Researchers from Murdoch Childrens Research Institute say Fragile X syndrome could be the first genetic disorder to be added to newborn screening in a decade. This is thanks to an early detection test which the researchers have shown works on blood spots collected from newborns that later developed Fragile X.
Newborn screening involves taking a blood sample from the baby two to three days after birth and testing for a range of conditions that will benefit from early diagnosis. The last time a new test was added to newborn screening, was in 2002. Newborn screening currently tests for 25 conditions.
The world-first Fragile X test for newborns, which analyses a DNA region that was previously thought to have no function, can both diagnose Fragile X syndrome and predict the severity of symptoms. Prior to this test, it has been difficult for doctors to diagnose Fragile X until the age of three years or older, particularly in girls. Importantly, early identification and intervention should increase the potential of children with Fragile X syndrome.
Fragile X Syndrome is the most common cause of inherited intellectual disability and the most common known genetic cause of autism. Every week in Australia one affected child is born with Fragile X full mutation and twelve children are born who are carriers of the faulty gene.
In the study, which was published in Genetics in Medicine, researchers used the early detection test on fresh blood and archival blood spots from 588 adults, children and newborns, including 242 with the Fragile X full mutation, and found the test was approaching 100% accuracy in both males and females.
Lead researcher, Dr David Godler said the test was highly advantageous for newborn, infant or early childhood population screening because the test detects those who would directly benefit from early diagnosis.
“The case for Fragile X to be included in newborn screening has been strengthened by evidence that early intervention with psychological and education therapies, and treatment with drugs can improve symptoms in affected children,” David said.
“The other important advance has been the development of a suitable test. Full consideration of a Fragile X heel prick test in newborns is now unconstrained by the lack of a suitable screening tool for this purpose. The comprehensive cost-benefit analysis of Fragile X testing within newborn screening programs can now be fully addressed.”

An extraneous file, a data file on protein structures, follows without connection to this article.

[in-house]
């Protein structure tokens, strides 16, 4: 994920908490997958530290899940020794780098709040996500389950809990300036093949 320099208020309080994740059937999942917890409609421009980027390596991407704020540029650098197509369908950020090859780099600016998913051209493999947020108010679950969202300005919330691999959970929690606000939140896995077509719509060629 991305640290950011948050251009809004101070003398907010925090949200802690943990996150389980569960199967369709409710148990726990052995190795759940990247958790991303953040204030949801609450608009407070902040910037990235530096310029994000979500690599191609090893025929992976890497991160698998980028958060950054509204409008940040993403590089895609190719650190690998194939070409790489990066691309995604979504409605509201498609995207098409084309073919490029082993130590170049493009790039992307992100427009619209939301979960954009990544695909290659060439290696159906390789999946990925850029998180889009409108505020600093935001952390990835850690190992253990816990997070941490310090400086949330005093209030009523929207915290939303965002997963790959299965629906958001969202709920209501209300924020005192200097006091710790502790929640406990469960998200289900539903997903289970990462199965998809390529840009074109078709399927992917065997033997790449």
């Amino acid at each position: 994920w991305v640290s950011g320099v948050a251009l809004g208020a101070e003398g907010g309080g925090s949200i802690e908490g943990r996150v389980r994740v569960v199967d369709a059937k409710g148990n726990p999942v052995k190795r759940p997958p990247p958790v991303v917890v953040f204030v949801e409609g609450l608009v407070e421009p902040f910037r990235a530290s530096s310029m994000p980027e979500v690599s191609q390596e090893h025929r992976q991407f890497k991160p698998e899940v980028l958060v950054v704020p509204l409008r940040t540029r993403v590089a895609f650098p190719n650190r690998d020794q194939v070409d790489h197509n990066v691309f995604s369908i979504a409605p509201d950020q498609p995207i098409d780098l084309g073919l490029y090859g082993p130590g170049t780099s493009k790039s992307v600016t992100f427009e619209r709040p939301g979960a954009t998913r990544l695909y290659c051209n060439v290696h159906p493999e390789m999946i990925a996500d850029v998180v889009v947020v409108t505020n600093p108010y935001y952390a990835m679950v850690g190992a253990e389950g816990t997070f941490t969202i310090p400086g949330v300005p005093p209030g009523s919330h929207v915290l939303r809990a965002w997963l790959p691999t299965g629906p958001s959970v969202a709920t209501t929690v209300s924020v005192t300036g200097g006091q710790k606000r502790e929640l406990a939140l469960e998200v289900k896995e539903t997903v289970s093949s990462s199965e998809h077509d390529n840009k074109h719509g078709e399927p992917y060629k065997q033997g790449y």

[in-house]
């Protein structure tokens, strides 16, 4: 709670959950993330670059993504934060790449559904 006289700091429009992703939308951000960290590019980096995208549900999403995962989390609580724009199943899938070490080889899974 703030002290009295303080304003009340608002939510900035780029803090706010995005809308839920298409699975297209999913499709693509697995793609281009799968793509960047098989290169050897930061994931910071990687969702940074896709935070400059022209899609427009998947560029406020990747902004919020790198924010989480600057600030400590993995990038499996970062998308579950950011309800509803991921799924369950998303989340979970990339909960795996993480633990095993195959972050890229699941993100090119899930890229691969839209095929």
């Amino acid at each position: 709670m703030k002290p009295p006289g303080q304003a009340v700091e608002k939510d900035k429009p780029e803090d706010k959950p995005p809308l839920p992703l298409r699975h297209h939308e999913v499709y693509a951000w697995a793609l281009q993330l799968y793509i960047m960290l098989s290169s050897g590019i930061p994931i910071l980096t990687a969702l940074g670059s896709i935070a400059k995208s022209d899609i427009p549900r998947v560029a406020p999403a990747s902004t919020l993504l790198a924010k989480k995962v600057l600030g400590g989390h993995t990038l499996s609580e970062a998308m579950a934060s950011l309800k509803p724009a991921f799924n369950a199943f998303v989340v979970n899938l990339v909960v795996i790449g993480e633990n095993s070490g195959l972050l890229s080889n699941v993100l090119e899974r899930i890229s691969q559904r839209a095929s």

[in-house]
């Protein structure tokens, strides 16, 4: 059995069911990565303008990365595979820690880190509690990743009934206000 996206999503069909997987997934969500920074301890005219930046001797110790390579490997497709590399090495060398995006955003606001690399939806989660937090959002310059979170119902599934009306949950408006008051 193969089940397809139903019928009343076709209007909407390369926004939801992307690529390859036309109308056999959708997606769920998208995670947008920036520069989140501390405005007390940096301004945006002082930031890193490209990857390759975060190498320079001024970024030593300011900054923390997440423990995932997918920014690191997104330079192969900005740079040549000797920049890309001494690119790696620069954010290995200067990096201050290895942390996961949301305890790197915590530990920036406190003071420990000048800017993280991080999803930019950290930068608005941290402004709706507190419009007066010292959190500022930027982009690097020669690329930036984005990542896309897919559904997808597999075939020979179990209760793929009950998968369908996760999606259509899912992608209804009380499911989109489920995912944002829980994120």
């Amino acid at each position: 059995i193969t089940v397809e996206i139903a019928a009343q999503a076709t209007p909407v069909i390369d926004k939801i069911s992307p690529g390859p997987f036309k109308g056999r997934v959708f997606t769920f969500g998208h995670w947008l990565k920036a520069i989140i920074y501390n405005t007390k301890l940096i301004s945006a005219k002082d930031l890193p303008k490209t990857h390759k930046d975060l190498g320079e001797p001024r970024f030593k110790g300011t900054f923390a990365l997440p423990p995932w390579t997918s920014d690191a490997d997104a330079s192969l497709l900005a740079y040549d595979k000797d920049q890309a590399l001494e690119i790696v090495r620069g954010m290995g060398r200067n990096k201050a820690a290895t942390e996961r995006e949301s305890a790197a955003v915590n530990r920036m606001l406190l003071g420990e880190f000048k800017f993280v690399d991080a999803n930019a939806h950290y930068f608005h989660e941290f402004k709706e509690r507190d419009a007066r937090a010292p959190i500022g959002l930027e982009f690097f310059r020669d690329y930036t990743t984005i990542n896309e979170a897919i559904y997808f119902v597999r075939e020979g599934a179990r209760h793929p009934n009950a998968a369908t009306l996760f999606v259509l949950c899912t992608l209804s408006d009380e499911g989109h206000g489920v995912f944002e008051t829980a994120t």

Researchers estimate the cost for inclusion of Fragile X syndrome would be between $700,000 to $1.5 million for every 100,000 babies tested. Based on the frequency of the condition, between 21 and 38 affected individuals would be identified in this population.
The societal cost of providing healthcare services over the lifetime of one individual with Fragile X syndrome is estimated to be between $350,000 and $2.5 million. Its inclusion into the newborn screening program has the potential to reduce the incidence of Fragile X in the population through identification of at-risk families who would be provided with reproductive options, and could see a very significant reduction in healthcare costs for the condition.
Fragile X can be compared with Cystic Fibrosis, another genetic condition which is currently tested in newborn screening and identifies 25 affected individuals per 100,000 babies. Screening for CF aims to achieve an early diagnosis and earlier treatment of symptoms. It also benefits these children’s parents through being informed of reproductive options. The estimated cost per individual over their lifetime is $350,000. Current testing for cystic fibrosis costs about $700,000 for every 100,000 babies screened.
“Given these similarities, the same arguments can be put forward to support newborn screening for Fragile X,” David said.
The test was initially developed in February and is currently available via the Victorian Clinical Genetics Services which is based at Murdoch Childrens, to complement the existing Fragile X test. The test is especially advantageous for diagnosis and screening in females, because it can specifically and accurately identify those individuals who are expected to develop cognitive impairment.